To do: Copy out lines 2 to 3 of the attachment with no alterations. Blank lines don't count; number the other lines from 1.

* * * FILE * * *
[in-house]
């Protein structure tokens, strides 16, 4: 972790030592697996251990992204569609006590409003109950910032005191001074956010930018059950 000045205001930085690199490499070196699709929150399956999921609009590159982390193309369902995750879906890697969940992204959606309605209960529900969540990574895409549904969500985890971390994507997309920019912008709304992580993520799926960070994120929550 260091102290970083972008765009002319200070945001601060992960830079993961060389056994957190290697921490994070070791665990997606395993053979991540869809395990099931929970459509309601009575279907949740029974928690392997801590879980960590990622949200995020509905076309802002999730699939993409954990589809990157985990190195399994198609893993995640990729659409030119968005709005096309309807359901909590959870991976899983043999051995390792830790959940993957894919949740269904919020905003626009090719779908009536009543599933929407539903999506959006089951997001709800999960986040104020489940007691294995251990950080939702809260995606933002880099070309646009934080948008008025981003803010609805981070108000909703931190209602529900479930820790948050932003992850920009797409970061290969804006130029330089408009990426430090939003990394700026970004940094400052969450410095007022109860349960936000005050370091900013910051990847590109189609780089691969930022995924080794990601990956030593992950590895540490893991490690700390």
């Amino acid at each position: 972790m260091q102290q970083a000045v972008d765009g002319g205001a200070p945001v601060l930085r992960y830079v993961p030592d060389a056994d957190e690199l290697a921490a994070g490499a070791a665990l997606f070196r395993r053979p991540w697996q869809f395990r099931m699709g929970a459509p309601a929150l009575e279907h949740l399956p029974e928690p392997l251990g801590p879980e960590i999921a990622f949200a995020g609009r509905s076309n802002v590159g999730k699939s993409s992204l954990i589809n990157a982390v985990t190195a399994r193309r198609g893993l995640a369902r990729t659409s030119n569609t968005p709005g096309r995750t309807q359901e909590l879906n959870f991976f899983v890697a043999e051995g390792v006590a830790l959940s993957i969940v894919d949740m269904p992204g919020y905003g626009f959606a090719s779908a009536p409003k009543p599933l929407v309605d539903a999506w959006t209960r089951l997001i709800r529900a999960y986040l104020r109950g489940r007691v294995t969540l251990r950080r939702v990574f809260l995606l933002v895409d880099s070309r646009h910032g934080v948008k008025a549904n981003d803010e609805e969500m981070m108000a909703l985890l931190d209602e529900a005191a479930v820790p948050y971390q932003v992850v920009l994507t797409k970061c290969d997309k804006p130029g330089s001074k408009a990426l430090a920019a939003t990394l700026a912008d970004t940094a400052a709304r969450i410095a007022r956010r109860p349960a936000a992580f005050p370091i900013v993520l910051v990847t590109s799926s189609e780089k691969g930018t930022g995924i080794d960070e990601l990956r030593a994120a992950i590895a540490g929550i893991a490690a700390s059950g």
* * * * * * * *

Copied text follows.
């Protein structure tokens, strides 16, 4: 972790030592697996251990992204569609006590409003109950910032005191001074956010930018059950 000045205001930085690199490499070196699709929150399956999921609009590159982390193309369902995750879906890697969940992204959606309605209960529900969540990574895409549904969500985890971390994507997309920019912008709304992580993520799926960070994120929550 260091102290970083972008765009002319200070945001601060992960830079993961060389056994957190290697921490994070070791665990997606395993053979991540869809395990099931929970459509309601009575279907949740029974928690392997801590879980960590990622949200995020509905076309802002999730699939993409954990589809990157985990190195399994198609893993995640990729659409030119968005709005096309309807359901909590959870991976899983043999051995390792830790959940993957894919949740269904919020905003626009090719779908009536009543599933929407539903999506959006089951997001709800999960986040104020489940007691294995251990950080939702809260995606933002880099070309646009934080948008008025981003803010609805981070108000909703931190209602529900479930820790948050932003992850920009797409970061290969804006130029330089408009990426430090939003990394700026970004940094400052969450410095007022109860349960936000005050370091900013910051990847590109189609780089691969930022995924080794990601990956030593992950590895540490893991490690700390």
């Amino acid at each position: 972790m260091q102290q970083a000045v972008d765009g002319g205001a200070p945001v601060l930085r992960y830079v993961p030592d060389a056994d957190e690199l290697a921490a994070g490499a070791a665990l997606f070196r395993r053979p991540w697996q869809f395990r099931m699709g929970a459509p309601a929150l009575e279907h949740l399956p029974e928690p392997l251990g801590p879980e960590i999921a990622f949200a995020g609009r509905s076309n802002v590159g999730k699939s993409s992204l954990i589809n990157a982390v985990t190195a399994r193309r198609g893993l995640a369902r990729t659409s030119n569609t968005p709005g096309r995750t309807q359901e909590l879906n959870f991976f899983v890697a043999e051995g390792v006590a830790l959940s993957i969940v894919d949740m269904p992204g919020y905003g626009f959606a090719s779908a009536p409003k009543p599933l929407v309605d539903a999506w959006t209960r089951l997001i709800r529900a999960y986040l104020r109950g489940r007691v294995t969540l251990r950080r939702v990574f809260l995606l933002v895409d880099s070309r646009h910032g934080v948008k008025a549904n981003d803010e609805e969500m981070m108000a909703l985890l931190d209602e529900a005191a479930v820790p948050y971390q932003v992850v920009l994507t797409k970061c290969d997309k804006p130029g330089s001074k408009a990426l430090a920019a939003t990394l700026a912008d970004t940094a400052a709304r969450i410095a007022r956010r109860p349960a936000a992580f005050p370091i900013v993520l910051v990847t590109s799926s189609e780089k691969g930018t930022g995924i080794d960070e990601l990956r030593a994120a992950i590895a540490g929550i893991a490690a700390s059950g």